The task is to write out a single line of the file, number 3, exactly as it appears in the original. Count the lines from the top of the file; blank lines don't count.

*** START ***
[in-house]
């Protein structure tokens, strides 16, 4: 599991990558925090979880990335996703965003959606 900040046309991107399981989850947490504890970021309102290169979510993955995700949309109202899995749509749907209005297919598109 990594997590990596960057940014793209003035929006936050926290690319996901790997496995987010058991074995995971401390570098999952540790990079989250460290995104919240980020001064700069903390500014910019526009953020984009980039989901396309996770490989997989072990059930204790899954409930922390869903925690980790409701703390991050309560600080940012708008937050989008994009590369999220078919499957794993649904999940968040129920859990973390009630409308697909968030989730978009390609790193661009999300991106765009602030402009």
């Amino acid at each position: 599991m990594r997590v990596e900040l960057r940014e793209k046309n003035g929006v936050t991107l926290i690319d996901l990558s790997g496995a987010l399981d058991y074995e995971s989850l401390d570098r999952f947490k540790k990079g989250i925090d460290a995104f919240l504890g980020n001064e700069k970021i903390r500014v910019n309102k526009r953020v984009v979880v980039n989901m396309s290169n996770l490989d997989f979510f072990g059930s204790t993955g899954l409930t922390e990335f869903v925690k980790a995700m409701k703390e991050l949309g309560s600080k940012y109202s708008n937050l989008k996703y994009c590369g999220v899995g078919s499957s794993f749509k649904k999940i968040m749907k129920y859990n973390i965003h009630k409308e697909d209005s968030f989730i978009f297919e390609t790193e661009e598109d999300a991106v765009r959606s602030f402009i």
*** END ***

């Amino acid at each position: 599991m990594r997590v990596e900040l960057r940014e793209k046309n003035g929006v936050t991107l926290i690319d996901l990558s790997g496995a987010l399981d058991y074995e995971s989850l401390d570098r999952f947490k540790k990079g989250i925090d460290a995104f919240l504890g980020n001064e700069k970021i903390r500014v910019n309102k526009r953020v984009v979880v980039n989901m396309s290169n996770l490989d997989f979510f072990g059930s204790t993955g899954l409930t922390e990335f869903v925690k980790a995700m409701k703390e991050l949309g309560s600080k940012y109202s708008n937050l989008k996703y994009c590369g999220v899995g078919s499957s794993f749509k649904k999940i968040m749907k129920y859990n973390i965003h009630k409308e697909d209005s968030f989730i978009f297919e390609t790193e661009e598109d999300a991106v765009r959606s602030f402009i």